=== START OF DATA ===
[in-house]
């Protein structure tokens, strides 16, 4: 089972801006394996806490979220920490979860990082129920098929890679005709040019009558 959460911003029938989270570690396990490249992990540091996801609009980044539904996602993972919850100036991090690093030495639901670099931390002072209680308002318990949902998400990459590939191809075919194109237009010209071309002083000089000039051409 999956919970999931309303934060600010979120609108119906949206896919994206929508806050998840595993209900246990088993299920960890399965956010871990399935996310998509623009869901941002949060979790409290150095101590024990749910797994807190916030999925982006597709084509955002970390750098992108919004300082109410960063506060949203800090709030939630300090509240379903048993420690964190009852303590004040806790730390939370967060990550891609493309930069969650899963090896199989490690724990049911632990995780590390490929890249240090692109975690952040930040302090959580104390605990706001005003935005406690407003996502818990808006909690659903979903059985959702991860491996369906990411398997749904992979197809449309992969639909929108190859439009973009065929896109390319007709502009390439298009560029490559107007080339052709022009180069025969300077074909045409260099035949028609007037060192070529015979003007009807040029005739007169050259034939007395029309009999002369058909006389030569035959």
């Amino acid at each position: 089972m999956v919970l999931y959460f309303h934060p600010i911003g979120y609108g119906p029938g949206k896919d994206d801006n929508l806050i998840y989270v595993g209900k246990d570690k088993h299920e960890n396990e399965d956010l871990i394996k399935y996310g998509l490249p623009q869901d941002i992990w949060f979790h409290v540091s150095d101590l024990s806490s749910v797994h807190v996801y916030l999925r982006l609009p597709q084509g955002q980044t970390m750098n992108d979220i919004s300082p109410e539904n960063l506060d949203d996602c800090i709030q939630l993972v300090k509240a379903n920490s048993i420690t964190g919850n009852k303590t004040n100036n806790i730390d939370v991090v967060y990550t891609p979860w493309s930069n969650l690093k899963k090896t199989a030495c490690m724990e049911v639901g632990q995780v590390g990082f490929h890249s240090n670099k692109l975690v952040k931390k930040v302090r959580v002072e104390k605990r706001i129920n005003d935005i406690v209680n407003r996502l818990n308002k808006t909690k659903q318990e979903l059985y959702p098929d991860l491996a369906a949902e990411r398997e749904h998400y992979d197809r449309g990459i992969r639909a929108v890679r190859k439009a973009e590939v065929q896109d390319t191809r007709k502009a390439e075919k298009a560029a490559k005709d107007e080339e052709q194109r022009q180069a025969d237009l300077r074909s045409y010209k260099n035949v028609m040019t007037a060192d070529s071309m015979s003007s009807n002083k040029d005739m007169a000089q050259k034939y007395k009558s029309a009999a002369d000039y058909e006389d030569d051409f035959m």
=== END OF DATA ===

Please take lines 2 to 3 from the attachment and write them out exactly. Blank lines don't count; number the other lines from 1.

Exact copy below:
């Protein structure tokens, strides 16, 4: 089972801006394996806490979220920490979860990082129920098929890679005709040019009558 959460911003029938989270570690396990490249992990540091996801609009980044539904996602993972919850100036991090690093030495639901670099931390002072209680308002318990949902998400990459590939191809075919194109237009010209071309002083000089000039051409 999956919970999931309303934060600010979120609108119906949206896919994206929508806050998840595993209900246990088993299920960890399965956010871990399935996310998509623009869901941002949060979790409290150095101590024990749910797994807190916030999925982006597709084509955002970390750098992108919004300082109410960063506060949203800090709030939630300090509240379903048993420690964190009852303590004040806790730390939370967060990550891609493309930069969650899963090896199989490690724990049911632990995780590390490929890249240090692109975690952040930040302090959580104390605990706001005003935005406690407003996502818990808006909690659903979903059985959702991860491996369906990411398997749904992979197809449309992969639909929108190859439009973009065929896109390319007709502009390439298009560029490559107007080339052709022009180069025969300077074909045409260099035949028609007037060192070529015979003007009807040029005739007169050259034939007395029309009999002369058909006389030569035959």
């Amino acid at each position: 089972m999956v919970l999931y959460f309303h934060p600010i911003g979120y609108g119906p029938g949206k896919d994206d801006n929508l806050i998840y989270v595993g209900k246990d570690k088993h299920e960890n396990e399965d956010l871990i394996k399935y996310g998509l490249p623009q869901d941002i992990w949060f979790h409290v540091s150095d101590l024990s806490s749910v797994h807190v996801y916030l999925r982006l609009p597709q084509g955002q980044t970390m750098n992108d979220i919004s300082p109410e539904n960063l506060d949203d996602c800090i709030q939630l993972v300090k509240a379903n920490s048993i420690t964190g919850n009852k303590t004040n100036n806790i730390d939370v991090v967060y990550t891609p979860w493309s930069n969650l690093k899963k090896t199989a030495c490690m724990e049911v639901g632990q995780v590390g990082f490929h890249s240090n670099k692109l975690v952040k931390k930040v302090r959580v002072e104390k605990r706001i129920n005003d935005i406690v209680n407003r996502l818990n308002k808006t909690k659903q318990e979903l059985y959702p098929d991860l491996a369906a949902e990411r398997e749904h998400y992979d197809r449309g990459i992969r639909a929108v890679r190859k439009a973009e590939v065929q896109d390319t191809r007709k502009a390439e075919k298009a560029a490559k005709d107007e080339e052709q194109r022009q180069a025969d237009l300077r074909s045409y010209k260099n035949v028609m040019t007037a060192d070529s071309m015979s003007s009807n002083k040029d005739m007169a000089q050259k034939y007395k009558s029309a009999a002369d000039y058909e006389d030569d051409f035959m």